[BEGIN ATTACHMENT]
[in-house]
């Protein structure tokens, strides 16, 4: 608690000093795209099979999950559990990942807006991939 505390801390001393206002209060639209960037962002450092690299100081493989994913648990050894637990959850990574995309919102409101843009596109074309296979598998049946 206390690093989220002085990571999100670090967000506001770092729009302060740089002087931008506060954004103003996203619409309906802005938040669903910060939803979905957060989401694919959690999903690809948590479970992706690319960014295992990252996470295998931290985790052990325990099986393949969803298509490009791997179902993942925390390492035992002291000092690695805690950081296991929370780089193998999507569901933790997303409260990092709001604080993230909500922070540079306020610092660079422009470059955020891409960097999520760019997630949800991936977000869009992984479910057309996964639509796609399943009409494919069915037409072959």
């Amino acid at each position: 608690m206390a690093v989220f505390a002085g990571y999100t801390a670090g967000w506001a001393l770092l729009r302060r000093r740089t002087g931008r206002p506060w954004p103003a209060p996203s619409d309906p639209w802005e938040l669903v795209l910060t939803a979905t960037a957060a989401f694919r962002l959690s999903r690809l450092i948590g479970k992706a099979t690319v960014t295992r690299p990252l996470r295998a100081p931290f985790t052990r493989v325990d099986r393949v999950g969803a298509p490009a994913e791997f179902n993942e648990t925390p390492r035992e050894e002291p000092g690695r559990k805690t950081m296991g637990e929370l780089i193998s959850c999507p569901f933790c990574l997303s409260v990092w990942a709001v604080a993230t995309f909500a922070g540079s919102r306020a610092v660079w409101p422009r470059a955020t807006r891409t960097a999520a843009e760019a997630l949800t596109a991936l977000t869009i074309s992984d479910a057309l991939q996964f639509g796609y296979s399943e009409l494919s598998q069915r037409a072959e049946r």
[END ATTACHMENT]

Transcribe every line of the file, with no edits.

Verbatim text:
[in-house]
């Protein structure tokens, strides 16, 4: 608690000093795209099979999950559990990942807006991939 505390801390001393206002209060639209960037962002450092690299100081493989994913648990050894637990959850990574995309919102409101843009596109074309296979598998049946 206390690093989220002085990571999100670090967000506001770092729009302060740089002087931008506060954004103003996203619409309906802005938040669903910060939803979905957060989401694919959690999903690809948590479970992706690319960014295992990252996470295998931290985790052990325990099986393949969803298509490009791997179902993942925390390492035992002291000092690695805690950081296991929370780089193998999507569901933790997303409260990092709001604080993230909500922070540079306020610092660079422009470059955020891409960097999520760019997630949800991936977000869009992984479910057309996964639509796609399943009409494919069915037409072959």
């Amino acid at each position: 608690m206390a690093v989220f505390a002085g990571y999100t801390a670090g967000w506001a001393l770092l729009r302060r000093r740089t002087g931008r206002p506060w954004p103003a209060p996203s619409d309906p639209w802005e938040l669903v795209l910060t939803a979905t960037a957060a989401f694919r962002l959690s999903r690809l450092i948590g479970k992706a099979t690319v960014t295992r690299p990252l996470r295998a100081p931290f985790t052990r493989v325990d099986r393949v999950g969803a298509p490009a994913e791997f179902n993942e648990t925390p390492r035992e050894e002291p000092g690695r559990k805690t950081m296991g637990e929370l780089i193998s959850c999507p569901f933790c990574l997303s409260v990092w990942a709001v604080a993230t995309f909500a922070g540079s919102r306020a610092v660079w409101p422009r470059a955020t807006r891409t960097a999520a843009e760019a997630l949800t596109a991936l977000t869009i074309s992984d479910a057309l991939q996964f639509g796609y296979s399943e009409l494919s598998q069915r037409a072959e049946r």